LHS Episode #285: Hamvention 2019 Day One

Thank you for tuning in to Episode 285 of Linux in the Ham Shack. In this episode we wrap up our experiences with day one of the 2019 Hamvention in Xenia, Ohio. We would sincerely like to thank our supports who got us here and for everyone who has visited us in our booth at the show. We hope to see everyone before we leave town on Sunday.

73 de The LHS Crew


Russ Woodman, K5TUX, co-hosts the Linux in the Ham Shack podcast which is available for download in both MP3 and OGG audio format. Contact him at [email protected].

Well the news is out!

Elecraft has added some “eye candy” to Dayton the Elecraft K4! My email inbox has gone from an average daily count of about 25 emails to a new high of 80 to 100! The Elecraft reflector being the  new leader for my inbox. I’m not going to get into the specifics as that has been all over the internet and blogs.  It’s nice to see Elecraft enter this new phase in their product line.....am I going to rush out and purchase a K4.......nope. I am happy with my Elecraft KX3 and the Icom7610. For those of you out there who were considering an Elecraft rig now may be the time as I assume there are going to be those who are selling their K3 or K3S to get cash for a nice new shiny Elecraft K4.

Mike Weir, VE3WDM, is a regular contributor to AmateurRadio.com and writes from Ontario, Canada. Contact him at [email protected].

How Low Can They Go!

courtesy: Roger, G3XBM



For the past few years several amateurs in Europe and along the east coast of North America have been experimenting on the ‘dreamers band’, 8.7 - 9.1 kHz.








Some rather surprising distances have been covered on these frequencies in spite of the dreadfully poor efficiencies realized with backyard antenna systems.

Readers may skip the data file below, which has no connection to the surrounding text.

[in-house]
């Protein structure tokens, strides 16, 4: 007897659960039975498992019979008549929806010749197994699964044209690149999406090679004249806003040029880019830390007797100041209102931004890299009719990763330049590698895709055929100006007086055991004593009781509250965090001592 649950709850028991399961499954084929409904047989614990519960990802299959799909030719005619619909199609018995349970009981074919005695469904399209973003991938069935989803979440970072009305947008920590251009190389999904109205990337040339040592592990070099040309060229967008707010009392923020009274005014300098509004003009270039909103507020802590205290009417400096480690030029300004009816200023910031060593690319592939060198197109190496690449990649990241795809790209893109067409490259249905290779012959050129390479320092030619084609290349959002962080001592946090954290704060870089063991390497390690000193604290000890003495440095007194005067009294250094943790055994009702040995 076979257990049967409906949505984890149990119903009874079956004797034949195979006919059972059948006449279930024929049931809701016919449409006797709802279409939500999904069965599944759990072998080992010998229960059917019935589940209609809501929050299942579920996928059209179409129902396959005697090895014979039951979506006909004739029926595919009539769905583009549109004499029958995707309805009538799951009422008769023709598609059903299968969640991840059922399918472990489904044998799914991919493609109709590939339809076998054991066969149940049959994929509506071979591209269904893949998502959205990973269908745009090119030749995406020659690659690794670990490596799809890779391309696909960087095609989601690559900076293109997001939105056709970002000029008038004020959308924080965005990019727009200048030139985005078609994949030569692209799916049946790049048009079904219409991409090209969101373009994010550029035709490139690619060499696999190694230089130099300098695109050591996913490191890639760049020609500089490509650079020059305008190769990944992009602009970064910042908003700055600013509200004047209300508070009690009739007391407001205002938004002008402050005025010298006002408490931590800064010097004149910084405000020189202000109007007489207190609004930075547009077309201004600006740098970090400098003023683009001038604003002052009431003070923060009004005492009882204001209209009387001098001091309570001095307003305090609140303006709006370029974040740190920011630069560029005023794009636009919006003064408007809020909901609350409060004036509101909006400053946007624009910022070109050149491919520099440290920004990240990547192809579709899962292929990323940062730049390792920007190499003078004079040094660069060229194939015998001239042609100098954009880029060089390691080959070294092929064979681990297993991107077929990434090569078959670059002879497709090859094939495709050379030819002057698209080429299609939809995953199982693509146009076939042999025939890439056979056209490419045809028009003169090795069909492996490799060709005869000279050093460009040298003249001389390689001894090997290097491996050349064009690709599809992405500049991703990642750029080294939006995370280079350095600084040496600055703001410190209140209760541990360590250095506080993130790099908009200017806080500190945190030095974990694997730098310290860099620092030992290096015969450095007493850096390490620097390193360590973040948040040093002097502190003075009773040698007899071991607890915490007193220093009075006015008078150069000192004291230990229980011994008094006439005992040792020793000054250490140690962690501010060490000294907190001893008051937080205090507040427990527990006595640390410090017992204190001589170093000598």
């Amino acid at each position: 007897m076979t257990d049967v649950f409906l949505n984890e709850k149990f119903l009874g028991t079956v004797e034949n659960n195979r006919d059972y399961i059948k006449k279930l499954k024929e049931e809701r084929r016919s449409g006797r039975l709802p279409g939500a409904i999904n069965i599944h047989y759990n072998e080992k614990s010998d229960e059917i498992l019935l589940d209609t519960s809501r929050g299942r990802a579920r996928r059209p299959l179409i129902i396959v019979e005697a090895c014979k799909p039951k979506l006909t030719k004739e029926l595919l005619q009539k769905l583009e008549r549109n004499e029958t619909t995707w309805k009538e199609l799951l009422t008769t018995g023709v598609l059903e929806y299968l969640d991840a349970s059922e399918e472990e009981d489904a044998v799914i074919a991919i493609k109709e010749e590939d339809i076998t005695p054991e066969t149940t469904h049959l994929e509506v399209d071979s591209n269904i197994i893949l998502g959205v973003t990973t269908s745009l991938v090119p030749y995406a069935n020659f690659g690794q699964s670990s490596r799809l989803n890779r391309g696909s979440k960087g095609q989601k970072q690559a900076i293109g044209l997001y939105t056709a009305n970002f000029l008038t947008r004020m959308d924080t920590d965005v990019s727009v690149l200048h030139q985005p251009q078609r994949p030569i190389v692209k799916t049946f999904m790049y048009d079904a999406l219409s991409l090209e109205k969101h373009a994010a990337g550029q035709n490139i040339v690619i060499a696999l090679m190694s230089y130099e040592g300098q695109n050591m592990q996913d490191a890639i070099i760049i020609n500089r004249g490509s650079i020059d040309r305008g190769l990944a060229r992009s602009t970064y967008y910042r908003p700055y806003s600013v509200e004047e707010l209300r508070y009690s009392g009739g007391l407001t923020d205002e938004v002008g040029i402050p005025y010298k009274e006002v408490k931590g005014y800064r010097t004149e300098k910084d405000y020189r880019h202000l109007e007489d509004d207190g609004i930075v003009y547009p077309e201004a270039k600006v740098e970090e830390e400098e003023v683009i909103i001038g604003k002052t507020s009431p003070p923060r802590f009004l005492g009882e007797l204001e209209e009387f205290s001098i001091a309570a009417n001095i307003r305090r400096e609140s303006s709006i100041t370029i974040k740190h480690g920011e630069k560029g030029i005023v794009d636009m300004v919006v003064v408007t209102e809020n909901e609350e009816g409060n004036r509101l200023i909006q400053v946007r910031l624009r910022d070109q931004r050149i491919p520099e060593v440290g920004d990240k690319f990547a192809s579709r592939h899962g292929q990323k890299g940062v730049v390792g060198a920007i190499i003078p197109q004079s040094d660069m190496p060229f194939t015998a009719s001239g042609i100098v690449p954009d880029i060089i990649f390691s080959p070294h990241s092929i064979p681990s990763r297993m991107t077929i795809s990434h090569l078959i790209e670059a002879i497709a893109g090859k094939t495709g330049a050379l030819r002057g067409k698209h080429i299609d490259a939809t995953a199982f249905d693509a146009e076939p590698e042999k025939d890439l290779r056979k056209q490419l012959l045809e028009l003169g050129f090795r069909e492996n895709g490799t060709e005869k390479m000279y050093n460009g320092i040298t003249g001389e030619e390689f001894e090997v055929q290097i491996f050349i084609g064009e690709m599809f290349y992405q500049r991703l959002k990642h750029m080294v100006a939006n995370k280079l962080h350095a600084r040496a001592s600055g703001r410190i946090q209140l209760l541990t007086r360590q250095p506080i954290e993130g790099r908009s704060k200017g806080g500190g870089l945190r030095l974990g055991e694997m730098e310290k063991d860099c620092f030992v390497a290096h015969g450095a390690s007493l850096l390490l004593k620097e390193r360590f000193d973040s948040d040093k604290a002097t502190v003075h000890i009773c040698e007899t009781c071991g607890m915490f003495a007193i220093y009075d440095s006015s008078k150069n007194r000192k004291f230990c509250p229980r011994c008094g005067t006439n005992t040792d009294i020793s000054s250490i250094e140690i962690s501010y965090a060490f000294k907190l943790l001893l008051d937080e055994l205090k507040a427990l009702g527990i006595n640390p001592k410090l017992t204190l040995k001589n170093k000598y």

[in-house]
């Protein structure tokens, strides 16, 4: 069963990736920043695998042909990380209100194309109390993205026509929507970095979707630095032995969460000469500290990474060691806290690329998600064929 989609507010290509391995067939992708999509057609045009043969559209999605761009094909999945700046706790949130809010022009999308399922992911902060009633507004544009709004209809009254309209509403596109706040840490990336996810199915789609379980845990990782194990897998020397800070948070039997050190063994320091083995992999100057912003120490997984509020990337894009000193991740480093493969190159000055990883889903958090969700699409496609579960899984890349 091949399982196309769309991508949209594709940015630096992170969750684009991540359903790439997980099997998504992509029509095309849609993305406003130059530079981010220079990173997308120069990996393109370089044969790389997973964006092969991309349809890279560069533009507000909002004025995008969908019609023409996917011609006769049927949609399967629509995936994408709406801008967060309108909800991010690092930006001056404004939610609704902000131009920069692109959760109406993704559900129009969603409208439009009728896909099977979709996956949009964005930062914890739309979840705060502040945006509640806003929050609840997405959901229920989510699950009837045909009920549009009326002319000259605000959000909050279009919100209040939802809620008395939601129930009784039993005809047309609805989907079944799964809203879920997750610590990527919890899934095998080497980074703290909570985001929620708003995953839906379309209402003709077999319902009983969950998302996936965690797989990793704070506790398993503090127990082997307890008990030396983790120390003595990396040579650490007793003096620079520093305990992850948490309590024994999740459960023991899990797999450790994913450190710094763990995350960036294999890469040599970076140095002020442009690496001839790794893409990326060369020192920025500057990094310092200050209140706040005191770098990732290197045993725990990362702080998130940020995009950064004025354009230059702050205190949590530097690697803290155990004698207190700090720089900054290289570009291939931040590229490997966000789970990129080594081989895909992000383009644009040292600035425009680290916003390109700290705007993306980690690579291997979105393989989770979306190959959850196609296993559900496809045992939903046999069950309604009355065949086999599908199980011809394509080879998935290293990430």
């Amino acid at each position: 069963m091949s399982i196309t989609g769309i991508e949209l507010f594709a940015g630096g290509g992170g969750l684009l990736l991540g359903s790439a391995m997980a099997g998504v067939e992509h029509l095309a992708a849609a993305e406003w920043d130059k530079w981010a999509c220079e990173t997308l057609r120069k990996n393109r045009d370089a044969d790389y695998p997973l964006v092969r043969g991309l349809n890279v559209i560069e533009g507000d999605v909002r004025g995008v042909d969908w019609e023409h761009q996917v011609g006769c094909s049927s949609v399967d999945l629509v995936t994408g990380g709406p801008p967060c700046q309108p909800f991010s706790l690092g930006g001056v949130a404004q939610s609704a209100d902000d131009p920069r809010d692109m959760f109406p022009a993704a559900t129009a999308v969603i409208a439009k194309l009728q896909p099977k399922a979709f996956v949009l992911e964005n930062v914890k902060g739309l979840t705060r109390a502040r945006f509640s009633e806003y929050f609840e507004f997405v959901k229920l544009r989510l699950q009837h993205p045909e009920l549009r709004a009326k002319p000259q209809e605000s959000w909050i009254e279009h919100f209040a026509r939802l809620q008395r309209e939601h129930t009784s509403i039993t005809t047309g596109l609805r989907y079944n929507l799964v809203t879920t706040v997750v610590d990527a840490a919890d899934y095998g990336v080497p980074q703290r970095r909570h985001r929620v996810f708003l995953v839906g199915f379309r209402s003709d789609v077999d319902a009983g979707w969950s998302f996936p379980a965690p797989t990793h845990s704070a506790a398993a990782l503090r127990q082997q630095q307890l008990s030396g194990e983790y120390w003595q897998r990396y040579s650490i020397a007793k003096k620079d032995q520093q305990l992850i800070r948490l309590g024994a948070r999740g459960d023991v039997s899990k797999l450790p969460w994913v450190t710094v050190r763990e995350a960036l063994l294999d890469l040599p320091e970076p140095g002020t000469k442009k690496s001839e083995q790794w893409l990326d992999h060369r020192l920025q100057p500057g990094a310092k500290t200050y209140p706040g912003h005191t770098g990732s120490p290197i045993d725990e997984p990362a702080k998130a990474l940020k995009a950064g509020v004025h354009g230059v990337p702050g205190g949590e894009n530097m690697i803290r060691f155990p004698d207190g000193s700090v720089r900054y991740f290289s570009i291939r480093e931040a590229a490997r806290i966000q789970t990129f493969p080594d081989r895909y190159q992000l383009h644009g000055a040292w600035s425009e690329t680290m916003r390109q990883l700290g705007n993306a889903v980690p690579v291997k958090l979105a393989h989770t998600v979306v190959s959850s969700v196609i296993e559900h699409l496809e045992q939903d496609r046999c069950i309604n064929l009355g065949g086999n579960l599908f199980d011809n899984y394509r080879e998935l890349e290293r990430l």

Previous 'earth-mode' backyard experiments on VLF by Roger, G3XBM, are well documented on his website along with details on his simple homebrew gear used to send signals across town using the earth. Following Roger's steady progression via his previous blog spots makes for fascinating reading ... there is some really great stuff here making it difficult to not jump in and take the plunge yourself.

This experimental field presents the ideal opportunity for a couple (or several) local amateurs to work together at exchanging signals on these low frequencies with simple home built equipment.

A major contributor to the present state of the ‘VLF / ULF amateur art’ is Stefan, DK7FC and a posting this week to the old RSGB's (blacksheep) LF reflector makes some of his earlier work pale by comparison as he announced the reception of his 270Hz signal (the 1110km band!) at a distance of  177 km!

Just a note from a recent experiment at 270.1 Hz.

On Sunday morning, 2019-05-12_10:34,+150m, I've done a carrier transmission on my ground loop antenna again. I did not expect more than, hopefully, a detectable spectrum peak in 57.6 km distance, i.e. at my tree site. The tree receiver site was listening and recording data using vlf-rx tools.
One E field antenna and two orthogonal loops were listening. The loops have been improved recently! They consist out of a single circular turn of 1.2 m diameter using 10mm diameter copper tube (about 25 mm^2). It is a closed loop, non-resonated, with an impedance matching transformer. This transformer previously had 1:100 turns. Now it (they) has 2:240 turns, i.e. two turns primary (out of 14mm^2, AWG6). This improved the sensitivity below 2 kHz significantly ( abt. 4...5 dB).
Furthermore the TX antenna length and angle has been improved, resulting in about +3 dB more signal strength on the RX site!

In a previous experiment at 270.1 Hz, some month ago, there was no result at all, not the weakest trace, despite excessive tweaking of all parameters. So the question was, will the improvements result in a detectable signal now?

Several things went wrong in that experiment. I forgot a bag containing important equipment such as the power supply for the netbook that generates the carrier signal. Also the output power was not as high as planned, just about 380 W, giving 2.2 A antenna current (I measured 64.7 V at 1 A DC). Anyway i managed to improvise so the experiment was started, but with some hours of delay which meant i higher QRN background level. Then, on the WLAN link to the tree, there were several interruptions of the stream (i'll move to 5 GHz very soon!). I even got some QRM from my battery charger for some short time periods (forgot to disable the charger remotely). So there were several factors that could have been improved or avoided. And the middle of May is not the ideal time anyway.